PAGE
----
Suffolk Sheep Price

The original Suffolks were the result of crossing Southdown rams on Norfolk Horned ewes. Apparently the product of this cross was a great improvement over either one of the parents. Although the Suffolk was a recognized breed as early as 1810, the flock book was not closed until much later.mIn 1930, Southdowns were described as large sheep without horns, dark faces and legs, fine bones and long small necks. They were low set in front with high shoulders and light forequarters; however, their sides were good, rather broad in the loin, and were full in the thigh and twist.

Today’s Suffolk derives its meatiness and quality of wool from the old original British Southdown. The Norfolk Horned sheep, now rare, were a wild and hardy breed. They were blackfaced, light, fleeced sheep. Both sexes were horned. The upland regions of Suffolk, Norfolk and Cambridge on the southeastern coast of England are very rugged and forage is sparse. It was this dry, cold and windy area in which the Norfolk breed adapted itself to traveling great distances for food, thereby developing a superbly muscular body.

Description

It was said at that time of the Norfolk Horned, “their limbs are long and muscular, their bodies are long and their general form betokens activity and strength.” This breed and its crosses were valued highly both by farmers and butchers. However, sheepmen of that day did not like the long legs, flat sides, nor wild nature of the Norfolk Horned. They noted that Southdowns crossed with Norfolk produced a progeny that reduced most of the criticisms of both breeds.

A leading domestic terminal sire breed in the UK and Ireland, Suffolk is one of the oldest, domestic British breeds, having been in existence since the late 1700s. Countless studies have shown that the Suffolk is the number one breed for growth rate, meaning Suffolk lambs are ready for market earlier. This leads to lower input costs. Other favourable characteristics of this breed include a extremely milky crossbred daughters, famously exhibited in the Suffolk X North of England mule.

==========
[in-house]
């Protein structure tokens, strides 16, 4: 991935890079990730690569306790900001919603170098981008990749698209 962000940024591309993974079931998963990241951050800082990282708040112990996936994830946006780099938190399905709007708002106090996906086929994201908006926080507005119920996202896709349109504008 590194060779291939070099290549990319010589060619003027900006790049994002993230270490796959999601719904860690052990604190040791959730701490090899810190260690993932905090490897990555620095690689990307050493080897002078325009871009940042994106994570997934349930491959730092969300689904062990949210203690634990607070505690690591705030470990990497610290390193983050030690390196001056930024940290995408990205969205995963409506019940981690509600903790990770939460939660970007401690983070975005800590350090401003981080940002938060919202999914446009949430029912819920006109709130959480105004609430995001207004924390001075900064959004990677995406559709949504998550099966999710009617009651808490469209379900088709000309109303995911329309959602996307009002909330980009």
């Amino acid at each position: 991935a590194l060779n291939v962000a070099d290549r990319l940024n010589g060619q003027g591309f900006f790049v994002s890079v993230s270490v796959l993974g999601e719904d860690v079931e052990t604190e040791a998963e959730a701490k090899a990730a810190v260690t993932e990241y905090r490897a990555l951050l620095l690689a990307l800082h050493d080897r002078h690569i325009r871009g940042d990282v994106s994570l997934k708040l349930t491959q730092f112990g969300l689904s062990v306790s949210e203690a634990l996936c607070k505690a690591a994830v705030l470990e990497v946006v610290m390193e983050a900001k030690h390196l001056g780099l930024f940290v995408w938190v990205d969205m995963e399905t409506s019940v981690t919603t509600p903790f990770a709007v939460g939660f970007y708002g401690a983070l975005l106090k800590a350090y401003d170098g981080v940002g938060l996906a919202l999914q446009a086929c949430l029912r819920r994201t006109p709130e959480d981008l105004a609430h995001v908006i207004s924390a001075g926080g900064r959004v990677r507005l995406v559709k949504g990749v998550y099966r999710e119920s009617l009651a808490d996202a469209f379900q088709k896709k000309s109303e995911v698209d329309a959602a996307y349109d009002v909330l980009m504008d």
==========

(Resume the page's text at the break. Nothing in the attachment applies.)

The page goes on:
Suffolk Sheep Characteristics

Suffolk sheep are among the large sheep breeds. They have black faces and legs. Their frame is large and they are usually highly muscular. Both rams and ewes are usually polled. Average live body weight of the mature Suffolk rams is between 110 and 160 kg. And average live body weight of the mature ewes vary from 80 to 160 kg

Features

Suffolk, breed of medium-wool, dark-faced, hornless sheep developed in England during the years 1800 to 1850 by mating Norfolk horned ewes with Southdown rams. Suffolks are prolific, early maturing sheep with excellent mutton carcasses. They are energetic, and the whole carriage is alert, showing stamina and quality. The breed is not desirable for wool production. The fleeces are short in staple and light in weight, and they have black fibres. Introduced into the United States in 1888, the Suffolk is a popular lamb producer throughout the country, including the rangeland.

Uses/benefits

The majority of Suffolk are used for crossbreeding purposes. The rams are sold to farmers to impregnate ewes of other breeds. Suffolk rams apparently have a great libido and will work all year round, even throughout hot summer conditions. Suffolk ewes are also used for the production of crossbred lambs. They are exceptional mothers and often nurse twins, sometimes even triplets, and have minimal problems during birthing. Although the quality of pure Suffolk meat is high there is no established market in Australia. These sheep can be used for milking.

There is however some precedent for eating Suffolk meat. It is reported that the Emperor of Japan feeds his international guests Suffolk sheep. They are the only sheep he keeps and he also has them imported from Australia for his table. Suffolk wool is also a resource, however it is a short, dense wool that is in a different class from a fine Merino wool. It may also contain black wool, which reduces its appeal for spinning and yarn making. Suffolk wool is usually used for blanket making and as wadding in woolfilled doonas and quilts. When a Suffolk is crossbred with a white breed of sheep the resulting fleece is free from black.

Suffolk Sheep Price

$275.00  – $1,500.00

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